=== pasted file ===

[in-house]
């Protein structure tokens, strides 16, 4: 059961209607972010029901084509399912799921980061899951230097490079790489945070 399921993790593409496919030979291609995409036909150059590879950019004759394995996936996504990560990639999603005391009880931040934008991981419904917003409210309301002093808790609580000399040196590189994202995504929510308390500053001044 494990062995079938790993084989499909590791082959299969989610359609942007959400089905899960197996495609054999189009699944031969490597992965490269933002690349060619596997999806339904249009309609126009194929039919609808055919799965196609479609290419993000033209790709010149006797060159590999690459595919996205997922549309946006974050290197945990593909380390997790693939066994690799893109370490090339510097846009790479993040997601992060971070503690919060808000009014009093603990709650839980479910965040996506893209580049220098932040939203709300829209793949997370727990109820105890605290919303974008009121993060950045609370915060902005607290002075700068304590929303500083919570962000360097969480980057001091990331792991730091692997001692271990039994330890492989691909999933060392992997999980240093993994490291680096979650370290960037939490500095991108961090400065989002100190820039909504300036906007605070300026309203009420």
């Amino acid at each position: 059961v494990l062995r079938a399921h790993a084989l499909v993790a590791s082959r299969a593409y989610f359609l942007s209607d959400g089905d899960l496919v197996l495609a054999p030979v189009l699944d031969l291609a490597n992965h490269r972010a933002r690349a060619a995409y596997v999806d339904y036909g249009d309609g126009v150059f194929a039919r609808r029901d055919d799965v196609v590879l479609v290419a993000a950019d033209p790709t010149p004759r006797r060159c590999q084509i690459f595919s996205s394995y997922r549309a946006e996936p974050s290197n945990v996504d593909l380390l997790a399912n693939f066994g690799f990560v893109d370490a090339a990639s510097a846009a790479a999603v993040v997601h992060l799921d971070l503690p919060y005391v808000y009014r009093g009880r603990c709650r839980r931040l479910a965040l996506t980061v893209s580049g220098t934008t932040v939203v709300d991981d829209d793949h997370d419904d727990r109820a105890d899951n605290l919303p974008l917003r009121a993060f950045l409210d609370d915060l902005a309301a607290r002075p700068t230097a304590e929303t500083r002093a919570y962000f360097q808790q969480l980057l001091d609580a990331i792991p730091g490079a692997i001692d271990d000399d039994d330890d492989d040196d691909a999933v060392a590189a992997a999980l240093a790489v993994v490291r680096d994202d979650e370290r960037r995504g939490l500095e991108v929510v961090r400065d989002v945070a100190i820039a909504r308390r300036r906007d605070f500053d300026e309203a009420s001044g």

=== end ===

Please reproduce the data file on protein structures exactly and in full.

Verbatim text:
[in-house]
């Protein structure tokens, strides 16, 4: 059961209607972010029901084509399912799921980061899951230097490079790489945070 399921993790593409496919030979291609995409036909150059590879950019004759394995996936996504990560990639999603005391009880931040934008991981419904917003409210309301002093808790609580000399040196590189994202995504929510308390500053001044 494990062995079938790993084989499909590791082959299969989610359609942007959400089905899960197996495609054999189009699944031969490597992965490269933002690349060619596997999806339904249009309609126009194929039919609808055919799965196609479609290419993000033209790709010149006797060159590999690459595919996205997922549309946006974050290197945990593909380390997790693939066994690799893109370490090339510097846009790479993040997601992060971070503690919060808000009014009093603990709650839980479910965040996506893209580049220098932040939203709300829209793949997370727990109820105890605290919303974008009121993060950045609370915060902005607290002075700068304590929303500083919570962000360097969480980057001091990331792991730091692997001692271990039994330890492989691909999933060392992997999980240093993994490291680096979650370290960037939490500095991108961090400065989002100190820039909504300036906007605070300026309203009420």
């Amino acid at each position: 059961v494990l062995r079938a399921h790993a084989l499909v993790a590791s082959r299969a593409y989610f359609l942007s209607d959400g089905d899960l496919v197996l495609a054999p030979v189009l699944d031969l291609a490597n992965h490269r972010a933002r690349a060619a995409y596997v999806d339904y036909g249009d309609g126009v150059f194929a039919r609808r029901d055919d799965v196609v590879l479609v290419a993000a950019d033209p790709t010149p004759r006797r060159c590999q084509i690459f595919s996205s394995y997922r549309a946006e996936p974050s290197n945990v996504d593909l380390l997790a399912n693939f066994g690799f990560v893109d370490a090339a990639s510097a846009a790479a999603v993040v997601h992060l799921d971070l503690p919060y005391v808000y009014r009093g009880r603990c709650r839980r931040l479910a965040l996506t980061v893209s580049g220098t934008t932040v939203v709300d991981d829209d793949h997370d419904d727990r109820a105890d899951n605290l919303p974008l917003r009121a993060f950045l409210d609370d915060l902005a309301a607290r002075p700068t230097a304590e929303t500083r002093a919570y962000f360097q808790q969480l980057l001091d609580a990331i792991p730091g490079a692997i001692d271990d000399d039994d330890d492989d040196d691909a999933v060392a590189a992997a999980l240093a790489v993994v490291r680096d994202d979650e370290r960037r995504g939490l500095e991108v929510v961090r400065d989002v945070a100190i820039a909504r308390r300036r906007d605070f500053d300026e309203a009420s001044g």